“We will work with the church to make the building compliant,” a spokesperson for the council said. “The Uniting Church voluntarily ceased operations and has assured Council that any future activities would first go through the necessary approvals process to ensure the safety of occupants.”

The Commons was foundedin 2012 on first floor of the Uniting Church building at 150Beaumont Street, Hamilton, and will have operated as a live music venue for eight months by the time ‘last soft drinks’ are called.

It’s the possibility of a new and exciting future that The Commons committee, andco-founder Tim Evans,are taking away from the situation.

“We’re not sure of what we are going to do doing in the short term, but there’s a lot of different people, parties and players that make up The Commons so we want to have a unified approach,” Evans said. “We want to make sure that we can get the best result for the community out of all these uncertain times.”

“The discussion now if whether we take some concessions and keep working out of that space, or if we look for a larger space that maybe doesn’t have some limitations. That’s what the plan for the meeting will be.”

Evans ishopeful that the short term changewill meanlong term improvement, and wants input at a meeting that will be hosted at Fellowship House next week.

“I’m hugely excited right now about what we can do with this situation,” he said. “It’s going to potentially be a fantastic thing, we want to steer all this positive energy that people have had since the news into creating another vibrant and great gathering.”

Boys Don’t Cry Collectiverevealed that The Commons will host justthree more gigs before its closure.

The first show will be Paper Thin’s performance on Friday, December 1, and a week later Vacations will play their hometown gig for the “Moving Out” tour on Friday, December 9.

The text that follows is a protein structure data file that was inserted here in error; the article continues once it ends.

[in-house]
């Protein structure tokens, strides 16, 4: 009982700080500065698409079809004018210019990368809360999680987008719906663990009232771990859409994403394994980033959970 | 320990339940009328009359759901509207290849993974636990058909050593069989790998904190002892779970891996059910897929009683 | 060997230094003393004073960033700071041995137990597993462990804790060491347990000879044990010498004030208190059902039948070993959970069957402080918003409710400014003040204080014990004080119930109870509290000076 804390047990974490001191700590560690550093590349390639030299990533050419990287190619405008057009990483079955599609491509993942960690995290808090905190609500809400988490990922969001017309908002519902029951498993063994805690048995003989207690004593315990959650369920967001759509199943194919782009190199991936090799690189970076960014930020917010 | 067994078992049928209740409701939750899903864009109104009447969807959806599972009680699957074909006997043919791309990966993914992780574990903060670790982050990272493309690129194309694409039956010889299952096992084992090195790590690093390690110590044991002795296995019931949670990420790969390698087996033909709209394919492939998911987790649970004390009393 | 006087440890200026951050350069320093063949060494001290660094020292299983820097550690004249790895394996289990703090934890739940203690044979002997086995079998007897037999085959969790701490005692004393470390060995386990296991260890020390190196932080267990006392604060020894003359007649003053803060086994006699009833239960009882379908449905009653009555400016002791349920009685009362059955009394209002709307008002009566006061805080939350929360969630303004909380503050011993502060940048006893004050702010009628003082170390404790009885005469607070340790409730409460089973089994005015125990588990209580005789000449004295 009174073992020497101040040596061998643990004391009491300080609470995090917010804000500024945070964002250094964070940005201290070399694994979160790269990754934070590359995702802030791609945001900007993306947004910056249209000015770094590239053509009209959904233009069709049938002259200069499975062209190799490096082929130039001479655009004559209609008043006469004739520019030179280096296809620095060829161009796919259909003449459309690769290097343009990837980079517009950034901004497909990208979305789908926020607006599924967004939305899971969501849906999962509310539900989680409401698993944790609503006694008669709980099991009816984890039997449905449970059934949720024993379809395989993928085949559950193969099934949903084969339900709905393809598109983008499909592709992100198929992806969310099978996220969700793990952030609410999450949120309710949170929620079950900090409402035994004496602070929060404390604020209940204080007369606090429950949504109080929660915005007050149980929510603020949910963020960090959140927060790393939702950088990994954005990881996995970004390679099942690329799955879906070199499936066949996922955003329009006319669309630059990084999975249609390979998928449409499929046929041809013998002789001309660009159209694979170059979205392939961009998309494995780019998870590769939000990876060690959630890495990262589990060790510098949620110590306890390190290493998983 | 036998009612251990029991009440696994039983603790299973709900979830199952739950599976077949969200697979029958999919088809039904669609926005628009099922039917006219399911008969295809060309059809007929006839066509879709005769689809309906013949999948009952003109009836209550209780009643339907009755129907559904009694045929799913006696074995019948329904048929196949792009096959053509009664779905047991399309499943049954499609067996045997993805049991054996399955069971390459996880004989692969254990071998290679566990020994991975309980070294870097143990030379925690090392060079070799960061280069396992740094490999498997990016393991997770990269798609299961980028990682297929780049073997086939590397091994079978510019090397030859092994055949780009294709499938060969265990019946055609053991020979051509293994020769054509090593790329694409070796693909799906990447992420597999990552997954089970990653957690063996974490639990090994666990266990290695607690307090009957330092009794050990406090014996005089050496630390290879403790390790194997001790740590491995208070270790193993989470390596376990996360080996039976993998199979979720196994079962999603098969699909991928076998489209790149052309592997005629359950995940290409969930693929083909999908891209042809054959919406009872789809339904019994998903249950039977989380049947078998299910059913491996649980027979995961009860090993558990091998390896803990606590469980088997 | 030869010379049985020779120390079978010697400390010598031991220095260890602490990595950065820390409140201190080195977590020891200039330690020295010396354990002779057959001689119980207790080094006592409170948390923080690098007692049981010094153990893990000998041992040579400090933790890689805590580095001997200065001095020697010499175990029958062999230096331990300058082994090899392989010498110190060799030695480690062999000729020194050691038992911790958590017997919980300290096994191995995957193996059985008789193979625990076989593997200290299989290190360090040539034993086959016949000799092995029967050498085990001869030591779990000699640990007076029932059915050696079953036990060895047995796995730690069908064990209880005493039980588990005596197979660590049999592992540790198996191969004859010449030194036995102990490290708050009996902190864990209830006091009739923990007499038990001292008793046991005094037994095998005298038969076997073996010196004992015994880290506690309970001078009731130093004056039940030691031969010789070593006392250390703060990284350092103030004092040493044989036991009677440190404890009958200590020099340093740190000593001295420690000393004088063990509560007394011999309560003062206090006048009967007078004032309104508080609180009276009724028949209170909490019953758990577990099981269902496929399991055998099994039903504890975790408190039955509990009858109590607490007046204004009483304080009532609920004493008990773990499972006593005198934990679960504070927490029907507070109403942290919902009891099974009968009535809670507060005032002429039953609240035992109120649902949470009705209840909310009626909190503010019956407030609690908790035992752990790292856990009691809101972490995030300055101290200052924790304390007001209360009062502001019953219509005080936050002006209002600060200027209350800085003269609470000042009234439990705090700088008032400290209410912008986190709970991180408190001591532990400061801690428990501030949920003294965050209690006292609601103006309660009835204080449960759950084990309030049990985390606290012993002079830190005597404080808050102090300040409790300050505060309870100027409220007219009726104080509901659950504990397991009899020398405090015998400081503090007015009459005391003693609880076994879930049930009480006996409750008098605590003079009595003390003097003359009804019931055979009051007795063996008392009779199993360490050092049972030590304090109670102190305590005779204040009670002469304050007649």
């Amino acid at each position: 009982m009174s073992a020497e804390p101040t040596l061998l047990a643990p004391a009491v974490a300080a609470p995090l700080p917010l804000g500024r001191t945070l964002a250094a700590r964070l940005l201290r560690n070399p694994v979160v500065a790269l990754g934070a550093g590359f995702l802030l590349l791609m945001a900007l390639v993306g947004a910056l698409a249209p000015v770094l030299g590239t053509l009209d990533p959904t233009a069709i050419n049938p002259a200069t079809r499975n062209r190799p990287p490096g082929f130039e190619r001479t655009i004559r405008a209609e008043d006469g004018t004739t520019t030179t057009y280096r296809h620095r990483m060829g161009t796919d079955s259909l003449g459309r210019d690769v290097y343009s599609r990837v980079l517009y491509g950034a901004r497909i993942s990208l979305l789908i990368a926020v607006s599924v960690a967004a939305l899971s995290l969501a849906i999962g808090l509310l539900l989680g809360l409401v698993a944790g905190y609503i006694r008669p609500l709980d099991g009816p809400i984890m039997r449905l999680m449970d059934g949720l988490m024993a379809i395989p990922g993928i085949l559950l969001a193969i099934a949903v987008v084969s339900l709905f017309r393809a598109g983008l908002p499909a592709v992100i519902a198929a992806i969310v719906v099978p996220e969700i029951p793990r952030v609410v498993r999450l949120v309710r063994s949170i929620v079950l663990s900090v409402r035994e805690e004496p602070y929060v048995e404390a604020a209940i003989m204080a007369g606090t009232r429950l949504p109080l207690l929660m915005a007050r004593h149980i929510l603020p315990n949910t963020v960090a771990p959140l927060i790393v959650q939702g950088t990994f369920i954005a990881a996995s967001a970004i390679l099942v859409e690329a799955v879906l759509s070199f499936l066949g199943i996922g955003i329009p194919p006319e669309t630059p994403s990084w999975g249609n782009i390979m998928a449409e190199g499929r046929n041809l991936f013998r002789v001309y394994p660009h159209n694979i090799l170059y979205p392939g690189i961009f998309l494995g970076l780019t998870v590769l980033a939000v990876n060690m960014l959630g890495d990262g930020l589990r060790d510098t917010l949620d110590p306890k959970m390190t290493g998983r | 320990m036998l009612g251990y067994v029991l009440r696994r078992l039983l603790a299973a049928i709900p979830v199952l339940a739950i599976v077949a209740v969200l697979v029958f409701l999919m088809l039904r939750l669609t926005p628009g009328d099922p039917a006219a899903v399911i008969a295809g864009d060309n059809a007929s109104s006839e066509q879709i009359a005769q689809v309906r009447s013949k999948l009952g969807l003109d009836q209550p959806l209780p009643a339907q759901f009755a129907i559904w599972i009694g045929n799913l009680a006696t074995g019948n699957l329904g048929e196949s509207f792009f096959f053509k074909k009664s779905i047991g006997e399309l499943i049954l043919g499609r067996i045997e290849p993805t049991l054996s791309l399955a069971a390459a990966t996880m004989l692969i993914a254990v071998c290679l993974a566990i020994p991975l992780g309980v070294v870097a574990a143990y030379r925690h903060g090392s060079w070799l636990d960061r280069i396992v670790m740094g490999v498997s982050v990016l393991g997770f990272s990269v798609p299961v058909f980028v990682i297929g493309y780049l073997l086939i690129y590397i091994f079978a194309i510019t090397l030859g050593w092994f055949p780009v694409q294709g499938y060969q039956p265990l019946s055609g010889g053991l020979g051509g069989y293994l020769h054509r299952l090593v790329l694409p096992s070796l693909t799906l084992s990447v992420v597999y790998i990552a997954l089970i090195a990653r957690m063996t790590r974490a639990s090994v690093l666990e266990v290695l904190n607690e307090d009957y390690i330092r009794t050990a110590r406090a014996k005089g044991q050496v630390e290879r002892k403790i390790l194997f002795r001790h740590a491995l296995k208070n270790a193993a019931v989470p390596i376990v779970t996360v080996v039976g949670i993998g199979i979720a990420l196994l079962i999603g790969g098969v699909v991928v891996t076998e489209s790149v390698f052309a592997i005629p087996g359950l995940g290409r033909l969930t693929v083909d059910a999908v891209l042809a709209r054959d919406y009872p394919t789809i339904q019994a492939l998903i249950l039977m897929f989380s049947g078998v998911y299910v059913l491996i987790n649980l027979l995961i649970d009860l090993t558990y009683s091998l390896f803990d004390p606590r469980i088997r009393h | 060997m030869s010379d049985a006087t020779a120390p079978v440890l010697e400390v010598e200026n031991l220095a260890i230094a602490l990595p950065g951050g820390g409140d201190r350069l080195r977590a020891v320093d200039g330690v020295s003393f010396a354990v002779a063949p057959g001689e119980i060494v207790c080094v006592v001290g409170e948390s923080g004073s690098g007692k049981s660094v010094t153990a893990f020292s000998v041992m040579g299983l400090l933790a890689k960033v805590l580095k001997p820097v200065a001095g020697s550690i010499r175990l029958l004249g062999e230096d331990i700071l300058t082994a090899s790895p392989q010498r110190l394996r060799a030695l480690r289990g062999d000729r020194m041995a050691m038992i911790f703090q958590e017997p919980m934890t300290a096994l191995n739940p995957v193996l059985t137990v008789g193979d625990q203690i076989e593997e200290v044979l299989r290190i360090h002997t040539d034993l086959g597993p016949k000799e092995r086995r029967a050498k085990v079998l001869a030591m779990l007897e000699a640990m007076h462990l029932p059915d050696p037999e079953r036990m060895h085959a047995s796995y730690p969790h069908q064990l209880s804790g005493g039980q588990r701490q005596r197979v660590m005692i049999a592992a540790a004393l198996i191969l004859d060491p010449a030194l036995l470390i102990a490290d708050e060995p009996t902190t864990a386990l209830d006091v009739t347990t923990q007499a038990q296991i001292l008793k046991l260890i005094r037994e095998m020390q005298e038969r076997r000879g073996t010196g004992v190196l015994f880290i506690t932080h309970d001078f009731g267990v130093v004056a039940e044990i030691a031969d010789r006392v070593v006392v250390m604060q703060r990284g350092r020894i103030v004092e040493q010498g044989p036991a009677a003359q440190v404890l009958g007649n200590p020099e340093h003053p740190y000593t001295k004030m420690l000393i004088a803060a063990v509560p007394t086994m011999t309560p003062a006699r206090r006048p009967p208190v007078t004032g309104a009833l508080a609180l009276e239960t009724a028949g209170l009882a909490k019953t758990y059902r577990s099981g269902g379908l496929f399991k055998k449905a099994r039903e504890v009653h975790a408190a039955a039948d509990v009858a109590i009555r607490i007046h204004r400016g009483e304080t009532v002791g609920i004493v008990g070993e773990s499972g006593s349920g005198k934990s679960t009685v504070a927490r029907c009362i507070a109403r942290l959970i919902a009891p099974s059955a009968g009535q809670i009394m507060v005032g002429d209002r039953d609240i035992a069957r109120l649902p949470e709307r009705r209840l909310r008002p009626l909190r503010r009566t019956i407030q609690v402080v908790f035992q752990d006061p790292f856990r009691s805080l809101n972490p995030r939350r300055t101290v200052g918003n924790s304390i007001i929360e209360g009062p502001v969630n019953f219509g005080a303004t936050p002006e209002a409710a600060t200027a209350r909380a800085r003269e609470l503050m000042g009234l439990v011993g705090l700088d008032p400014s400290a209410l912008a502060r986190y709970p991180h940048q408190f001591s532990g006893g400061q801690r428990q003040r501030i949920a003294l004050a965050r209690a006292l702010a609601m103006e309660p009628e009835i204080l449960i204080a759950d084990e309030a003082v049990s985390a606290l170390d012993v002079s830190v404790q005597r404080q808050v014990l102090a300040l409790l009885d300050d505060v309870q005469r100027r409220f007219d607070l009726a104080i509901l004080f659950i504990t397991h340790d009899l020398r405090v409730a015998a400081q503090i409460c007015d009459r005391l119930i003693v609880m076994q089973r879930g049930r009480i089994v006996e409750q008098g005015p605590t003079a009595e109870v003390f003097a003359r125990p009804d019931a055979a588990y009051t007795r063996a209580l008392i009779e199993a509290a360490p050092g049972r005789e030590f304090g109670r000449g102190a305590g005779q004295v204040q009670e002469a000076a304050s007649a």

The final Commons show will be hosted on Wednesday, December 20, with organisers promising a huge line-up for the goodbye event. An announcement for which bands will play the last showwill be announced in early December.

“We don’t want to lose the crowds of young adults that come to these events, we often get crowds into the hundreds for these gigs,” Brassington said. “In terms of the bands themselves, it gives them a chance to learn their craft in front of happy crowds. There’s nowherefor under 18 bands to perform.”

The meeting to discuss the future of The Commons will be hosted at Fellowship House on at 6.30pm, WednesdayDecember 6.

Sign the petition onlineatchange.org/p/newcastle-city-council-petition-for-newcastle-city-council-to-create-or-support-an-all-ages-live-music-venue.

Gallagher’s citizenship declaration to face ACT inquiry

An ACT Legislative Assembly committee will investigate Labor Senator Katy Gallagher’s 2015 declaration stating that she was not a foreign citizen.
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The inquiry will investigate the Assembly’s two past nominations for Senate casual vacancies, including Senator Gallagher’s nomination, as part of a territory response to the widening citizenship crisis engulfing the federal parliament.

It follows an Opposition push for twin inquiries – one into the administrative process and a second “privileges” probe into Senator Gallagher’s nomination.